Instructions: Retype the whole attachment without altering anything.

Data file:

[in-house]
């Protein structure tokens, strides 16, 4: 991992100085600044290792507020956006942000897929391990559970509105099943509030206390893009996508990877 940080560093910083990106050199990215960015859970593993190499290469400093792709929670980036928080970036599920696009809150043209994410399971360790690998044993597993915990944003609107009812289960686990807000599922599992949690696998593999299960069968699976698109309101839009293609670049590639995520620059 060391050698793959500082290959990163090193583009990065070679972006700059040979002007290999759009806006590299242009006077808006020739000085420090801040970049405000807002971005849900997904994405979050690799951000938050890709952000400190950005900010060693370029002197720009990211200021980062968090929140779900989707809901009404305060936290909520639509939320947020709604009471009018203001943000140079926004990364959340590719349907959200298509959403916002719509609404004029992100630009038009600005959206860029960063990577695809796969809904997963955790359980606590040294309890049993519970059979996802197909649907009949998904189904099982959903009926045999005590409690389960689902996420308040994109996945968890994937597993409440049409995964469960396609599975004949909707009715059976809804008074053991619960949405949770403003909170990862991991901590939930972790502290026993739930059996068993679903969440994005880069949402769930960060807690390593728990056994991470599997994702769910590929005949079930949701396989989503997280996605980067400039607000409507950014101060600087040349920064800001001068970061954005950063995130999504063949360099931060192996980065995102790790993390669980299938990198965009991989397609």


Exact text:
[in-house]
């Protein structure tokens, strides 16, 4: 991992100085600044290792507020956006942000897929391990559970509105099943509030206390893009996508990877 940080560093910083990106050199990215960015859970593993190499290469400093792709929670980036928080970036599920696009809150043209994410399971360790690998044993597993915990944003609107009812289960686990807000599922599992949690696998593999299960069968699976698109309101839009293609670049590639995520620059 060391050698793959500082290959990163090193583009990065070679972006700059040979002007290999759009806006590299242009006077808006020739000085420090801040970049405000807002971005849900997904994405979050690799951000938050890709952000400190950005900010060693370029002197720009990211200021980062968090929140779900989707809901009404305060936290909520639509939320947020709604009471009018203001943000140079926004990364959340590719349907959200298509959403916002719509609404004029992100630009038009600005959206860029960063990577695809796969809904997963955790359980606590040294309890049993519970059979996802197909649907009949998904189904099982959903009926045999005590409690389960689902996420308040994109996945968890994937597993409440049409995964469960396609599975004949909707009715059976809804008074053991619960949405949770403003909170990862991991901590939930972790502290026993739930059996068993679903969440994005880069949402769930960060807690390593728990056994991470599997994702769910590929005949079930949701396989989503997280996605980067400039607000409507950014101060600087040349920064800001001068970061954005950063995130999504063949360099931060192996980065995102790790993390669980299938990198965009991989397609």